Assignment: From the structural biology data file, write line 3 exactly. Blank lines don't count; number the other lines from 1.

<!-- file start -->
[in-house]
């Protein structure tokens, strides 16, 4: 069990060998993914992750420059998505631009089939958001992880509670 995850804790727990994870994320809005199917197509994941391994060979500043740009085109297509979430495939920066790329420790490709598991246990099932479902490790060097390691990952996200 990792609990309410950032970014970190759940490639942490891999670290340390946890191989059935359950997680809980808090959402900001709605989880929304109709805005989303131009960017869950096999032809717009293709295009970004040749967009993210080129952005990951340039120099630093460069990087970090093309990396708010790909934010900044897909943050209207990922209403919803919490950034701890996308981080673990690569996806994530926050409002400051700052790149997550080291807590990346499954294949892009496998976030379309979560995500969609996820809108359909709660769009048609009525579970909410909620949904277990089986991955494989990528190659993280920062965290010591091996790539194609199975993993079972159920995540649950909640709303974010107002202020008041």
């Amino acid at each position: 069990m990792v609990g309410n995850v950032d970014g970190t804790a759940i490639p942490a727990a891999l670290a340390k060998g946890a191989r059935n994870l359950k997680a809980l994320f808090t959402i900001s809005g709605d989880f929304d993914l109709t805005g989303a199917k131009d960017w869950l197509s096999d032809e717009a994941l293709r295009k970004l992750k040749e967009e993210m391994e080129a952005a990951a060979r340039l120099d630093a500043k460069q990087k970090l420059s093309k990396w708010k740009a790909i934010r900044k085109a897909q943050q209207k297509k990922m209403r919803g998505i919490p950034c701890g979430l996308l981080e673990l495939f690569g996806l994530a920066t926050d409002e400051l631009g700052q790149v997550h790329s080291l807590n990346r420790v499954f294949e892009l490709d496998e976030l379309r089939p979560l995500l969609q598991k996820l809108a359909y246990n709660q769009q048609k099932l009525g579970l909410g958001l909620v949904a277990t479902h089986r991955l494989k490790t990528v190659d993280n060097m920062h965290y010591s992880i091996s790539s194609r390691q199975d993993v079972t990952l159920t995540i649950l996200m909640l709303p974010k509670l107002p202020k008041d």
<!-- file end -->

């Amino acid at each position: 069990m990792v609990g309410n995850v950032d970014g970190t804790a759940i490639p942490a727990a891999l670290a340390k060998g946890a191989r059935n994870l359950k997680a809980l994320f808090t959402i900001s809005g709605d989880f929304d993914l109709t805005g989303a199917k131009d960017w869950l197509s096999d032809e717009a994941l293709r295009k970004l992750k040749e967009e993210m391994e080129a952005a990951a060979r340039l120099d630093a500043k460069q990087k970090l420059s093309k990396w708010k740009a790909i934010r900044k085109a897909q943050q209207k297509k990922m209403r919803g998505i919490p950034c701890g979430l996308l981080e673990l495939f690569g996806l994530a920066t926050d409002e400051l631009g700052q790149v997550h790329s080291l807590n990346r420790v499954f294949e892009l490709d496998e976030l379309r089939p979560l995500l969609q598991k996820l809108a359909y246990n709660q769009q048609k099932l009525g579970l909410g958001l909620v949904a277990t479902h089986r991955l494989k490790t990528v190659d993280n060097m920062h965290y010591s992880i091996s790539s194609r390691q199975d993993v079972t990952l159920t995540i649950l996200m909640l709303p974010k509670l107002p202020k008041d």